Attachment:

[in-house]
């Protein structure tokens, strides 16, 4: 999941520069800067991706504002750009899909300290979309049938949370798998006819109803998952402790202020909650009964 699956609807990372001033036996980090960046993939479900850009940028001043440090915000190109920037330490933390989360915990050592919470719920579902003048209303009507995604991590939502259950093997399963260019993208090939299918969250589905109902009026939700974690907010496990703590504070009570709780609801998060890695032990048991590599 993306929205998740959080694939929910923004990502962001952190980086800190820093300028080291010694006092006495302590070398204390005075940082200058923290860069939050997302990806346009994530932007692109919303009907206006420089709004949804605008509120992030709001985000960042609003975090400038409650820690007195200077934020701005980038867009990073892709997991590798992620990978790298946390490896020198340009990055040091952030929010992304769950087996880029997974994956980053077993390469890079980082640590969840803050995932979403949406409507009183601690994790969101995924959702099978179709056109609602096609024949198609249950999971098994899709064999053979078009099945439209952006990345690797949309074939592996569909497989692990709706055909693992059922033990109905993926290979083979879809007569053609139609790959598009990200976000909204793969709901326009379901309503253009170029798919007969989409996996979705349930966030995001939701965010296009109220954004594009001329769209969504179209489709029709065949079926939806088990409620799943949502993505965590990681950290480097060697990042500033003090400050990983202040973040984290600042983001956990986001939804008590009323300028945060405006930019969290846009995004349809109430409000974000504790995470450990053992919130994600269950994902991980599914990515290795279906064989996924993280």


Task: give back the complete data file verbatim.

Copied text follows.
[in-house]
């Protein structure tokens, strides 16, 4: 999941520069800067991706504002750009899909300290979309049938949370798998006819109803998952402790202020909650009964 699956609807990372001033036996980090960046993939479900850009940028001043440090915000190109920037330490933390989360915990050592919470719920579902003048209303009507995604991590939502259950093997399963260019993208090939299918969250589905109902009026939700974690907010496990703590504070009570709780609801998060890695032990048991590599 993306929205998740959080694939929910923004990502962001952190980086800190820093300028080291010694006092006495302590070398204390005075940082200058923290860069939050997302990806346009994530932007692109919303009907206006420089709004949804605008509120992030709001985000960042609003975090400038409650820690007195200077934020701005980038867009990073892709997991590798992620990978790298946390490896020198340009990055040091952030929010992304769950087996880029997974994956980053077993390469890079980082640590969840803050995932979403949406409507009183601690994790969101995924959702099978179709056109609602096609024949198609249950999971098994899709064999053979078009099945439209952006990345690797949309074939592996569909497989692990709706055909693992059922033990109905993926290979083979879809007569053609139609790959598009990200976000909204793969709901326009379901309503253009170029798919007969989409996996979705349930966030995001939701965010296009109220954004594009001329769209969504179209489709029709065949079926939806088990409620799943949502993505965590990681950290480097060697990042500033003090400050990983202040973040984290600042983001956990986001939804008590009323300028945060405006930019969290846009995004349809109430409000974000504790995470450990053992919130994600269950994902991980599914990515290795279906064989996924993280």